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qBittorrent with OpenVPN in Docker on a Synology NAS

UpdateDate
New guide using DSM7.111/05/2022


What are qBittorrent and OpenVPN?

qBittorrent is a torrent downloader and OpenVPN is the client application used to connect to your VPN provider.

Lets Begin

In this guide I will take you through the steps to get qBittorrent up and running in Docker and a separate OpenVPN container. By having a separate container for the VPN connection we can use it in the future for other applications such as Prowlarr, this is useful if you have torrent indexers blocked in your country.

As the Synology DSM Docker GUI does not support some of the functions we need for this tutorial we will be using Docker Compose. This is not as complicated as it might seem!

In order for you to successfully use this guide please complete the two preceding guides

Folder Setup

Let’s start by getting a couple of folders set up for the containers to use. Open up Filestation and within the /docker share create a folder called ‘qbittorrent’ and one called ‘vpn’

VPN Package / TUN Device

In a lot of guides you will see they require a script to run at the boot of the Diskstation in order to enable a TUN device. We are going to avoid this by using the Synology VPN Package, we won’t actually be using it, just using the TUN device it enables when turned on.

Head into the Package Center and download the Synology VPN Server package.

Once downloaded open up the VPN package and in the OpenVPN section enable the server.

Next click on Apply and you will receive this message regarding the Firewall and Router. We are not going to be forwarding any ports on our router, however if you do have the Firewall enabled on DSM we will be opening up an outbound port in a bit.

You can now disable the OpenVPN server by unchecking and Applying the change again, as this has enabled the TUN, keep the package installed and running.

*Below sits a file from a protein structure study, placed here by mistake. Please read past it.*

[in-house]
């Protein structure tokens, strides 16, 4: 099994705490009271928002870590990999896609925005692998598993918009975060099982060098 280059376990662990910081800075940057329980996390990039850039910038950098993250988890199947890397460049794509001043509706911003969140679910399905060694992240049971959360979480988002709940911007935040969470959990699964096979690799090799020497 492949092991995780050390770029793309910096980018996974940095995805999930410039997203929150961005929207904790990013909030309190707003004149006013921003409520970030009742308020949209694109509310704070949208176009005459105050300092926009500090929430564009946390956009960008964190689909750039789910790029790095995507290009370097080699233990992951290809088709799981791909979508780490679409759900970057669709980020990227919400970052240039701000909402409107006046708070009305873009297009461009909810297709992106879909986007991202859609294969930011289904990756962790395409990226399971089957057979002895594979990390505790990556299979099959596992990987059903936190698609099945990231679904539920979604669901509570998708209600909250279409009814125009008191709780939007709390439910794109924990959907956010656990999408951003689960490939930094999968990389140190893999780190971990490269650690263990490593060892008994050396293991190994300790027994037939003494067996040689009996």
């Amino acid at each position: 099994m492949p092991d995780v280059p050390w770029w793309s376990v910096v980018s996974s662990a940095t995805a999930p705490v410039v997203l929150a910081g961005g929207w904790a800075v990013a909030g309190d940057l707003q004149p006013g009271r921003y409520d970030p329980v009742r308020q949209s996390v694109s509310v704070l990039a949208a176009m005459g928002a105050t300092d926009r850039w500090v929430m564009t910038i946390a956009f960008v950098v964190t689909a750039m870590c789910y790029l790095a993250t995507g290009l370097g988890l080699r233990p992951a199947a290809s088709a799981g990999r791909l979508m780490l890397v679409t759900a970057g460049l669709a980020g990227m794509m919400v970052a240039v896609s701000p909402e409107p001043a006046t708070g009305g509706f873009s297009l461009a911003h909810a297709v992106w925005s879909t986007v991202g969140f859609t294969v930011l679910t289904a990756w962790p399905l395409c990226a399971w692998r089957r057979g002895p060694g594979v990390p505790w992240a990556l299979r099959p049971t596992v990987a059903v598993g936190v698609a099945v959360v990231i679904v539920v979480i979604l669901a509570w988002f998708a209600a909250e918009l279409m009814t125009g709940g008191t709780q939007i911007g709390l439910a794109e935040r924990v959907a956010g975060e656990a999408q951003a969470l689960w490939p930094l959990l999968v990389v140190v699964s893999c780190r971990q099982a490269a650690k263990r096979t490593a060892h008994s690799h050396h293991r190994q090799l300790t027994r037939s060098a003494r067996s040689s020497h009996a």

Firewall (Optional Step)

If you have the Synology Firewall enabled you will need to do this step. Otherwise you will have issue with the VPN connecting to your provider.

Go into Control Panel > Security > Firewall

Click on Edit Rules and in the screen that appears click on ‘Create’

In the first screen select ‘Custom’ and leave the Source IP and Action to their defaults

On the next screen we select ‘Destination Port’, ‘UDP and then the Port your providers uses. You will see this at the top of your providers’ configuration files its usually port 1194.

Click on OK and Apply the rule.

Configuration Files

In order for OpenVPN to connect to your provider we need to give it some key information for the connection. Due to the sheer amount of providers out there the information below will likely need to be tweaked based on your provider.

To keep this guide OS-agnostic I will be using the Synology Text Editor that can be installed via the package center. You can use your own preferred method such as using Notepad++ on Windows.

Open up Text Editor and create a new file, within this first file we are going to add our username and password for connecting to the VPN provider.

Now save this file in the ‘/docker/vpn’ folder and name it ‘vpn.auth’

The second file requires information from your VPN provider, they should have a number of OpenVPN configuration files for you to download on their website, usually split up into countries. Obtain one of these files.

Open up Text Editor and paste in the content of your providers .ovpn config file. It should look something like below. The Certificate section will not always be present if your provider gives you separate files for it.

We need to edit or add some key sections of this file as per the table below.

Original SettingUpdated SettingComments
auth-user-passauth-user-pass /vpn/vpn.authTells the container to get your login details from the vpn.auth file
persist-tun# persist-tunThis will ensure the connection is automatically reset if it fails
crl-verifycrl-verify /vpn/crl.rsa.2048.pemProvider Dependent – If you didn’t get a .pem file in with your config files you do not need to add this. If it is you need to ensure the crl.rsa.2048.pem is saved in the /docker/vpn folder
caca /vpn/ca.rsa.2048.crtProvider Dependent – If you didn’t get a .crt file you do not need to add this. If it is you need to ensure the ca.rsa.2048.crt is saved in the /docker/vpn folder

You can now save this file into ‘/docker/vpn’ named ‘vpn.conf’

That’s the VPN settings done, let’s get onto the compose file.

Docker Compose

Next we are going to create a Docker Compose file, this is used to tell Docker how to set up our container with all the variables we require that are not available in the DSM GUI.

Open up Text Editor again and create a new file. Copy and paste the information below into the file.

version: "3.8"
services:
  vpn:
    container_name: vpn
    image: dperson/openvpn-client:latest
    cap_add:
      - net_admin # gives docker admin rights to amend network settings
    devices:
      - /dev/net/tun #points to the tun device created by the syno VPN package